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Title Manzanares v. Landscape Concepts Management

United States District Court, Northern District of Illinois


April 26, 2012

TITLE MANZANARES
v.
LANDSCAPE CONCEPTS MANAGEMENT, INC., ET AL.

Name of Assigned Judge Judge Zagel Sitting Judge if Other or Magistrate Judge than Assigned Judge

CASE

DOCKET ENTRY TEXT:

Defendants' Motion to Dismiss Plaintiff's Complaint as Moot [20] is GRANTED. Case is hereby dismissed with prejudice .

STATEMENT

Gustavo Manzanares sued his former employer, Landscape Concepts Management, Inc. and the company's president, Michael Kerton, seeking overtime compensation he claims was due under the Illinois Minimum Wage Law and the Fair Labor Standards Act. Manzanares, purporting to represent a class, filed the suit in Illinois state court on April 14, 2010. Defendant removed the action to this court on June 16, 2010 and answered the complaint July 6, 2010, at which point the case entered fact discovery. Before me is a motion to dismiss the matter as moot, on the basis that Defendant has offered the named Plaintiff complete relief prior to the Plaintiff's moving for class certification. For the reasons to follow, the motion is granted.

Plaintiff is a Mexican national who worked in this country on a seasonal basis under an H2-A visa and who has since returned to his hometown in the Mexican state of Zacatecas. The H-2A visa is important, because Defendants' argument from the beginning was that they believed they could not pay Plaintiff (or any other H-2A visa holder) overtime wage rates. Rather, as Defendants put it in their answer:

in order to compensate Plaintiff in an amount equivalent to the rate of one and one half times his regularly hourly rate for all time worked in excess of forty (40) hours in an individual work week, LCM reflected on LCM payroll records an increased amount of straight time hours that would equal the amount of pay, inclusive of overtime wages, so as to adequately compensate Plaintiff for all time worked in excess of forty (40) hours in an individual work week.

On January 17, 2012, Defendant sought to resolve the matter directly with Plaintiff. The offer purported to grant Plaintiff the "full relief"sought in the complaint, including the following:

(i) all back wages due as provided by the Illinois minimum wage law, (ii) prejudgment interest on the back wages in accordance with 815 ILCS 205(2) and punitive damages pursuant to the formula set forth in 820 ILCS 105/12(a), (iii) damages in the amount of one and one-half times his regular rate of pay for all hours which Plaintiff worked in excess of forty (40) hours per week, (v) [sic] liquidated damages in an amount equal to the amount of unpaid overtime compensation found due and (vi) reasonable attorneys' fees and costs.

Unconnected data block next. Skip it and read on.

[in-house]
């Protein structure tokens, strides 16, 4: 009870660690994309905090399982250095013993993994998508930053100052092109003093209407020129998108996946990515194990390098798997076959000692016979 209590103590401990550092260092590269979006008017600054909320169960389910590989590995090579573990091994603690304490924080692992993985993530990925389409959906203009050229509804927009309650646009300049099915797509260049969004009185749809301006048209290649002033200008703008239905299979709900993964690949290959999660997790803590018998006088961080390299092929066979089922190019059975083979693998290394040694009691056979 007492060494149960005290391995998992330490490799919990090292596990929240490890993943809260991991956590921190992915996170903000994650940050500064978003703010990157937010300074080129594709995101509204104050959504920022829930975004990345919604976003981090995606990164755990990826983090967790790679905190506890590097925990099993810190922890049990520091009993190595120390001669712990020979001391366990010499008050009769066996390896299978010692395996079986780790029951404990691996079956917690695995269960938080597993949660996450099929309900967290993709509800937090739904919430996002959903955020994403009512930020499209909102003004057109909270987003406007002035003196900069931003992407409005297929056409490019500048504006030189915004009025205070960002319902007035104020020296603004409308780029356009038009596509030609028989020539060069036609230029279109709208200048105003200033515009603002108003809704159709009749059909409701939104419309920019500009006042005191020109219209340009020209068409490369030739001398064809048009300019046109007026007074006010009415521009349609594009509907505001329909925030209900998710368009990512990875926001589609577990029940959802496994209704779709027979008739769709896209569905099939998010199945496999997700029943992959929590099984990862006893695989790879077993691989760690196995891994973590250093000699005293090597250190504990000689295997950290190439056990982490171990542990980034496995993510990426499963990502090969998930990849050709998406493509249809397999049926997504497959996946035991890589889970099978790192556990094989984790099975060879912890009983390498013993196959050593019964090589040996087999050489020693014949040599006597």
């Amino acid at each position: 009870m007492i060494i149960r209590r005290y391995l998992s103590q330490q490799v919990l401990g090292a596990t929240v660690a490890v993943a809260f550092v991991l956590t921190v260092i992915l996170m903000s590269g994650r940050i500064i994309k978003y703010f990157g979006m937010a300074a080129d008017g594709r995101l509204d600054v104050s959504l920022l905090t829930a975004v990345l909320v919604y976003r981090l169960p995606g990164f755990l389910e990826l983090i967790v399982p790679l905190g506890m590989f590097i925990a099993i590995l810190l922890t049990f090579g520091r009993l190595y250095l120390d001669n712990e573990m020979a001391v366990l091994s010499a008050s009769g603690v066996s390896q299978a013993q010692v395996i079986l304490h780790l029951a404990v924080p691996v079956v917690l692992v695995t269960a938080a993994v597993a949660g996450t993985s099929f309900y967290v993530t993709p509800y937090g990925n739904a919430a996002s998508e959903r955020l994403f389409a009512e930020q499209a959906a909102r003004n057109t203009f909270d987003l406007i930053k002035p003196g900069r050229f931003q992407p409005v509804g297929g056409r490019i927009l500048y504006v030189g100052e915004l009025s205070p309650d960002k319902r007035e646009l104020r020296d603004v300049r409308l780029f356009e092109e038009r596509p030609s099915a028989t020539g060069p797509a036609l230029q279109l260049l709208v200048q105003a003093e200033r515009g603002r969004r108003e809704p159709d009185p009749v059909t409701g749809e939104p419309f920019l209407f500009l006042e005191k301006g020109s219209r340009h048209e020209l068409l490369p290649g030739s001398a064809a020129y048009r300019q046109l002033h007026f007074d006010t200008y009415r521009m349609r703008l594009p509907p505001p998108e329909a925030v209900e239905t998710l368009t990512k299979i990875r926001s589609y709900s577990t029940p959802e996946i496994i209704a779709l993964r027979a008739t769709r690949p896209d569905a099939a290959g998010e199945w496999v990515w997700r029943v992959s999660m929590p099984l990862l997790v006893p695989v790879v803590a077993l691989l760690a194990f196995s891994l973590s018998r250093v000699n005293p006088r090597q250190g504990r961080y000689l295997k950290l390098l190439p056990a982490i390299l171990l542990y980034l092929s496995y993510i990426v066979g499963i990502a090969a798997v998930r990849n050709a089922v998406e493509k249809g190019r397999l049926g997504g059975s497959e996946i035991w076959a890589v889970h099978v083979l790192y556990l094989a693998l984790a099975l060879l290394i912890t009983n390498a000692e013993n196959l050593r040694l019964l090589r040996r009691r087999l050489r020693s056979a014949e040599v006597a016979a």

The offer expired by its terms two weeks later, on January 31, 2012. Plaintiff did not accept the offer and instead filed his motion for class certification on that very day.

The Seventh Circuit recently reaffirmed that a settlement offer of complete relief moots a case so long as the named Plaintiff has not yet moved for class certification. Damasco v. Clearwire Corp., 662 F.3d 891 (7th Cir. 2011). Defendants argue that the rule of Damasco controls this case. Plaintiff counters with two arguments, both of which are unpersuasive.

Plaintiff's first argument is that the offer does not afford complete relief. Specifically, while they effectively concede that the terms of the offer mirror the language in the complaint's prayer for relief, they argue that Defendants' principal defense renders the offer illusory. Plaintiff zeroes in on the first line of relief, which was an offer to pay "all back wages due as provided by the Illinois wage law" (emphasis added) and argues that this is an illusory promise because Defendants' position all along has been that they owe no wages. But, as Defendants rightly point out, the very point of a settlement is often to retreat from a prior position and compromise in the hopes of ending a lawsuit. Moreover, Illinois courts (whose contract law applies to the offer in this case) have held substantially similar offers to be sufficiently concrete as to moot a case. See, e.g., Gatreaux v. DKW Enterprises, LLC, 958 N.E.2d 1088, 1090-91 (Ill. App. Ct. 2011). Even under the specific circumstances of this case the wages due are readily susceptible to proof in the form of time sheets and pay stubs.

Plaintiff's second argument is that this case is not controlled by Damasco because the offer here should properly be viewed as a Rule 68 Offer of Judgment, and the court in Damasco expressly withheld judgment on how mootness attaches in the Rule 68 context. See Damasco, 662 F.3d at 897. The problem for Plaintiff is that there is no indication that this was a Rule 68 offer. There was no mention of Rule 68 on the face of the letter and no discussion of allowing a judgment to be entered in the case, which is what Rule 68 contemplates. Plaintiff points to the 14-day open period of the offer as evidence that this was a de facto Rule 68 offer, but that seems merely coincidental.

As a settlement offer - and not one under Rule 68 - this case comes squarely under the rule of Damasco and its predecessor's cases. See, e.g. Rand v. Monsanto Co., 926 F.2d 596, 598 (7th Cir. 1991). The rule announced in those cases is clear: "[o]nce the defendant offers to satisfy the plaintiff's entire demand, there is no dispute over which to litigate, and a plaintiff who refuses to acknowledge this loses outright, under Fed.R.Civ.P. 12(b)(1), because he has no remaining stake." Id.

The motion to dismiss is GRANTED, with prejudice, and this case is terminated.

20120426

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